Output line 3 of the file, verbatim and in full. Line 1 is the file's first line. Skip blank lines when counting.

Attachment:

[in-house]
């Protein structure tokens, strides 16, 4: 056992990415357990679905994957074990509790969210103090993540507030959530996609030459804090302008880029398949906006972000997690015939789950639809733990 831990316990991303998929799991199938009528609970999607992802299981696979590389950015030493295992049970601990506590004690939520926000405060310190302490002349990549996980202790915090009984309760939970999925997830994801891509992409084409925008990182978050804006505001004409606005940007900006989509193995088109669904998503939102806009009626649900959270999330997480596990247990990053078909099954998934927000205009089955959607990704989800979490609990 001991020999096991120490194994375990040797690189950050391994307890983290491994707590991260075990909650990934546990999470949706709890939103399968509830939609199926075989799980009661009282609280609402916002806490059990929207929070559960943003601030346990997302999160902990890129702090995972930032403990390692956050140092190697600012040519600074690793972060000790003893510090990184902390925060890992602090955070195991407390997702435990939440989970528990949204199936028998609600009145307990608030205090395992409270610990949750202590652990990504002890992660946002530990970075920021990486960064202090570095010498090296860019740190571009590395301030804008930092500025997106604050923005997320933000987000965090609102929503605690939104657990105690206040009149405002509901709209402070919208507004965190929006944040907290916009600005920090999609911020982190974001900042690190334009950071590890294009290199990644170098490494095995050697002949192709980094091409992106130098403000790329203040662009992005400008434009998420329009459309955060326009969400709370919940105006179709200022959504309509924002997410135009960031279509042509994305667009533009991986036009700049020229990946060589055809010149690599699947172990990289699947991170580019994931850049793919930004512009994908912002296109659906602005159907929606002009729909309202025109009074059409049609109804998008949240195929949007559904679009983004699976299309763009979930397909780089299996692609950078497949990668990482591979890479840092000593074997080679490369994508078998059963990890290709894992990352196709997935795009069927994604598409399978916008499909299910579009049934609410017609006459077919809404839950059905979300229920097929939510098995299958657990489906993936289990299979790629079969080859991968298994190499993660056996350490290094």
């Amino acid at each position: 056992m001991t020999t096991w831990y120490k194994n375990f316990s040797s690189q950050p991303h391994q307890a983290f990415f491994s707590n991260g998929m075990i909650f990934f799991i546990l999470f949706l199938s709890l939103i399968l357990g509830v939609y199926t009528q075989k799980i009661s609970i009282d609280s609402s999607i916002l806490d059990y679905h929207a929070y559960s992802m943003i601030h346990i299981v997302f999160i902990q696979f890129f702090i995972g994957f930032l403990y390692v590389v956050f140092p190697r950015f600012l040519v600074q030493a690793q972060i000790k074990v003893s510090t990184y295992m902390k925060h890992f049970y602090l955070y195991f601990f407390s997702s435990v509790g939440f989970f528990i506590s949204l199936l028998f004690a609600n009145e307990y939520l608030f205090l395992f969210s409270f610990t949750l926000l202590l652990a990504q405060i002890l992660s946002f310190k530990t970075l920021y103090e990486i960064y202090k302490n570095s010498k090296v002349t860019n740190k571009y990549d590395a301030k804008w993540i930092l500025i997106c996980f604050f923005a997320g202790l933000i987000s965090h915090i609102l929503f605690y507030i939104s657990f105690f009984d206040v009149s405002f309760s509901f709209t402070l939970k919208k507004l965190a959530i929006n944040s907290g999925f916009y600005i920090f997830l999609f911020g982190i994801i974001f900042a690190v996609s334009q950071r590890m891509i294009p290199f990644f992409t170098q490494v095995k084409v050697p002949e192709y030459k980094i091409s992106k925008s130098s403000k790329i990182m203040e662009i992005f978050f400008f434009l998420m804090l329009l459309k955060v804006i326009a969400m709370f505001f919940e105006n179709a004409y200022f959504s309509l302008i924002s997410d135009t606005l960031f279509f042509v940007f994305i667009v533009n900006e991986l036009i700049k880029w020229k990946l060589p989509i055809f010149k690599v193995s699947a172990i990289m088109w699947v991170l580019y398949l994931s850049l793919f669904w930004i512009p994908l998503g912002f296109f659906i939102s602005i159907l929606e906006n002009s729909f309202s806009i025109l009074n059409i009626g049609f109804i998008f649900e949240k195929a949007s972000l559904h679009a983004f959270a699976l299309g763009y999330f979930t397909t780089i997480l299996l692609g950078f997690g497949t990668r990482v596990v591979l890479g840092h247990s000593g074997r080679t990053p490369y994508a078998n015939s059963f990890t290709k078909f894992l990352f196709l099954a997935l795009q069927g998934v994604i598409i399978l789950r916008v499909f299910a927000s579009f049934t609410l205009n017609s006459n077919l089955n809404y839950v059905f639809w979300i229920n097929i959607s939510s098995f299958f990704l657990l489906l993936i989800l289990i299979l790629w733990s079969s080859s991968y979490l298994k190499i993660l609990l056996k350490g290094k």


């Amino acid at each position: 056992m001991t020999t096991w831990y120490k194994n375990f316990s040797s690189q950050p991303h391994q307890a983290f990415f491994s707590n991260g998929m075990i909650f990934f799991i546990l999470f949706l199938s709890l939103i399968l357990g509830v939609y199926t009528q075989k799980i009661s609970i009282d609280s609402s999607i916002l806490d059990y679905h929207a929070y559960s992802m943003i601030h346990i299981v997302f999160i902990q696979f890129f702090i995972g994957f930032l403990y390692v590389v956050f140092p190697r950015f600012l040519v600074q030493a690793q972060i000790k074990v003893s510090t990184y295992m902390k925060h890992f049970y602090l955070y195991f601990f407390s997702s435990v509790g939440f989970f528990i506590s949204l199936l028998f004690a609600n009145e307990y939520l608030f205090l395992f969210s409270f610990t949750l926000l202590l652990a990504q405060i002890l992660s946002f310190k530990t970075l920021y103090e990486i960064y202090k302490n570095s010498k090296v002349t860019n740190k571009y990549d590395a301030k804008w993540i930092l500025i997106c996980f604050f923005a997320g202790l933000i987000s965090h915090i609102l929503f605690y507030i939104s657990f105690f009984d206040v009149s405002f309760s509901f709209t402070l939970k919208k507004l965190a959530i929006n944040s907290g999925f916009y600005i920090f997830l999609f911020g982190i994801i974001f900042a690190v996609s334009q950071r590890m891509i294009p290199f990644f992409t170098q490494v095995k084409v050697p002949e192709y030459k980094i091409s992106k925008s130098s403000k790329i990182m203040e662009i992005f978050f400008f434009l998420m804090l329009l459309k955060v804006i326009a969400m709370f505001f919940e105006n179709a004409y200022f959504s309509l302008i924002s997410d135009t606005l960031f279509f042509v940007f994305i667009v533009n900006e991986l036009i700049k880029w020229k990946l060589p989509i055809f010149k690599v193995s699947a172990i990289m088109w699947v991170l580019y398949l994931s850049l793919f669904w930004i512009p994908l998503g912002f296109f659906i939102s602005i159907l929606e906006n002009s729909f309202s806009i025109l009074n059409i009626g049609f109804i998008f649900e949240k195929a949007s972000l559904h679009a983004f959270a699976l299309g763009y999330f979930t397909t780089i997480l299996l692609g950078f997690g497949t990668r990482v596990v591979l890479g840092h247990s000593g074997r080679t990053p490369y994508a078998n015939s059963f990890t290709k078909f894992l990352f196709l099954a997935l795009q069927g998934v994604i598409i399978l789950r916008v499909f299910a927000s579009f049934t609410l205009n017609s006459n077919l089955n809404y839950v059905f639809w979300i229920n097929i959607s939510s098995f299958f990704l657990l489906l993936i989800l289990i299979l790629w733990s079969s080859s991968y979490l298994k190499i993660l609990l056996k350490g290094k």